The dollar floundered at three-year lows against a basket of currencies on Friday, keeping precious metals near record highs, although the risk of dealers covering bets against the beleaguered U.S. currency in thin trading looms, especially given holidays in some centers including Japan.
Though some signs of dollar short covering versus some Asian currencies, particularly the Malaysian ringgit was seen, the medium-term outlook continues to be for dollar weakening, given U.S. Federal Reserve Chairman Ben Bernanke's pledge to continue with the ultra-easy monetary policy.
Sean Callow, a strategist at Westpac in Sydney said sentiment toward the dollar is profoundly bearish with no catalyst for reversal at least, until the all important non-farm payrolls data next week.
With U.S. economic data this week also offering no succor to the ailing dollar, the dollar's index <.DXY>, which tracks its performance against a basket of major currencies, fell to its lowest level since July 2008 before recovering somewhat.
The dollar index is down 7.5 percent this year, making it one of the world's worst-performing assets.
The likely indicator of a reversal in the USD's (mis)fortunes is global equities. A sustained bout of profit-taking would assuredly spillover into foreign exchange markets, with the EUR and AUD returning back to earth, said Michael Woolfolk, strategist at BNY Mellon.
For now, that reversal looked unlikely with world equities <.MIWD00000PUS> up by some 5 percent in the past two weeks while Asian stocks outside Japan <.MIAPJ0000PUS> hovering close to a three-year peak hit on Thursday.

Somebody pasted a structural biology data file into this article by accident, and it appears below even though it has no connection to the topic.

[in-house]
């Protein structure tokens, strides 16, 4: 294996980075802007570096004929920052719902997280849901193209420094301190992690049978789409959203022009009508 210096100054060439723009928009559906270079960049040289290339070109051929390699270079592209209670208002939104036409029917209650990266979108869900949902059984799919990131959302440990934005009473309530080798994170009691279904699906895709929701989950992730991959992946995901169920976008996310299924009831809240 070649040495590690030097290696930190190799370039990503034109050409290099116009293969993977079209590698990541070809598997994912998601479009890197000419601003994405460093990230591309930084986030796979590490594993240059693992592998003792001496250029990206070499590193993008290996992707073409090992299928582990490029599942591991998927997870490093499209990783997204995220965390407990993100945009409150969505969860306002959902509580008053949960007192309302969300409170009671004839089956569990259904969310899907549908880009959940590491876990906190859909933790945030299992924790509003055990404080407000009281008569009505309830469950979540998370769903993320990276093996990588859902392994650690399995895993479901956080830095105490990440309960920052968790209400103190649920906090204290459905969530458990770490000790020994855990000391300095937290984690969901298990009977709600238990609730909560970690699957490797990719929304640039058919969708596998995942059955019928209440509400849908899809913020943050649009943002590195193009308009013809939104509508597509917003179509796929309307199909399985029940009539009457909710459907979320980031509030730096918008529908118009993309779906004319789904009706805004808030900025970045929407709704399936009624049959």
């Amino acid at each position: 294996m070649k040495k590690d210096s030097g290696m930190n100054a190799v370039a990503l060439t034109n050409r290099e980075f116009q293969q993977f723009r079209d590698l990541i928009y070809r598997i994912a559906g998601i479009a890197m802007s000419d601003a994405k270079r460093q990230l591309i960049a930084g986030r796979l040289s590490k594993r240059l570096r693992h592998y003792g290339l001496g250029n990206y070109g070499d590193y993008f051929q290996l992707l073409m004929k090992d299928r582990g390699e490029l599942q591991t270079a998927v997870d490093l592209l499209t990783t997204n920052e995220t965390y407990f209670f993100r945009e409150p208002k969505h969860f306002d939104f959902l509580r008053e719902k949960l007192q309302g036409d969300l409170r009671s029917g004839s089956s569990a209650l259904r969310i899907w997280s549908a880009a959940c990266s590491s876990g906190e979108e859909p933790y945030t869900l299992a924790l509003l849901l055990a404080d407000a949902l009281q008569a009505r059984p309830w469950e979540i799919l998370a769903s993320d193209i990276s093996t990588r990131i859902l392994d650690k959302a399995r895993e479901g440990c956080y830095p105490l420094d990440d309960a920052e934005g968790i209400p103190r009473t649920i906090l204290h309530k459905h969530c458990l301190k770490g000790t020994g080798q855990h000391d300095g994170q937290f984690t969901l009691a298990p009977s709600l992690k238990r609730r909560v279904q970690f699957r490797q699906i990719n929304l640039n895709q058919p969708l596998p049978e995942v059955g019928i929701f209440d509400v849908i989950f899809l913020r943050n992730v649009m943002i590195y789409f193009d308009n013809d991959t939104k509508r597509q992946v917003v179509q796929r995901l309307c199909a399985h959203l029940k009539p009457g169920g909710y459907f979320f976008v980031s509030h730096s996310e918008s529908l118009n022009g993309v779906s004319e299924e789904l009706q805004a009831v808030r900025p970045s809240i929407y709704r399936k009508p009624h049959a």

For the month, Asia-ex Japan is set to rise by nearly 4 percent while its year-to-date gain so far is 5 percent.
On Friday though, stocks ran out of steam as traders took profits after a recent rally with Australian shares <.AXJO> falling by 1.5 percent led by miners due to the strong Aussie while rising mortgage rates pushed Hong Kong stocks <.HSI> lower.
It's across the board, apart from the banking sector...the high Aussie dollar is now starting to weigh on this market, particularly with the miners, Burrell Stockbroking dealer Jamie Elgar said.
The Australian dollar stood at $1.0902, still within easy reach of a 29-year peak of $1.0948, having gained nearly 13 percent since the March lows.
While equities had a somewhat lukewarm week, Asian credit markets had a smashing one with investors snapping up issuances out of the region and credit spreads narrowing substantially.
Primary markets enjoyed one of their best weeks with Indonesia's $2.5 billion dollar bond sale garnering blockbuster demand while a Chinese utility company and a Philippine port operator pushed through perpetual bond offerings.
Robust demand for perpetual bonds or perps indicated that investors were scampering to lock in high yielding rates in an otherwise low interest rate environment with outlook positive for yields.
Weekly average of issuances in the first 17 weeks of the year is nearly $2 billion helping the Asia ex-Japan year to date total a whopping $33.45 billion. The weekly average of supply is nearly a fifth higher than the average for 2010.
The broad commodity market rally softened with silver pulling back by nearly a dollar after rocketing to $49.51 per ounce, its highest since 1980, while NYMEX crude for June pulled away from the $113 per barrel mark.
Both Shanghai copper futures contracts and wheat futures too declined.
The 19-commodity Reuters-Jefferies CRB index <.CRB>, a broad indicator of the commodity market, is however up nearly 10 percent this year, making it the world's best performing asset group.
Thursday's batch of weak U.S. data meant bonds had yet another good day with benchmark ten-year U.S. yields steadying near 3.32 percent, well on track for its biggest monthly drop in eight months.
Elsewhere, the Chinese yuan cracked through the 6.5 per dollar line for the first time, indicating Beijing's determination to fight inflation and giving a leg up to other currencies.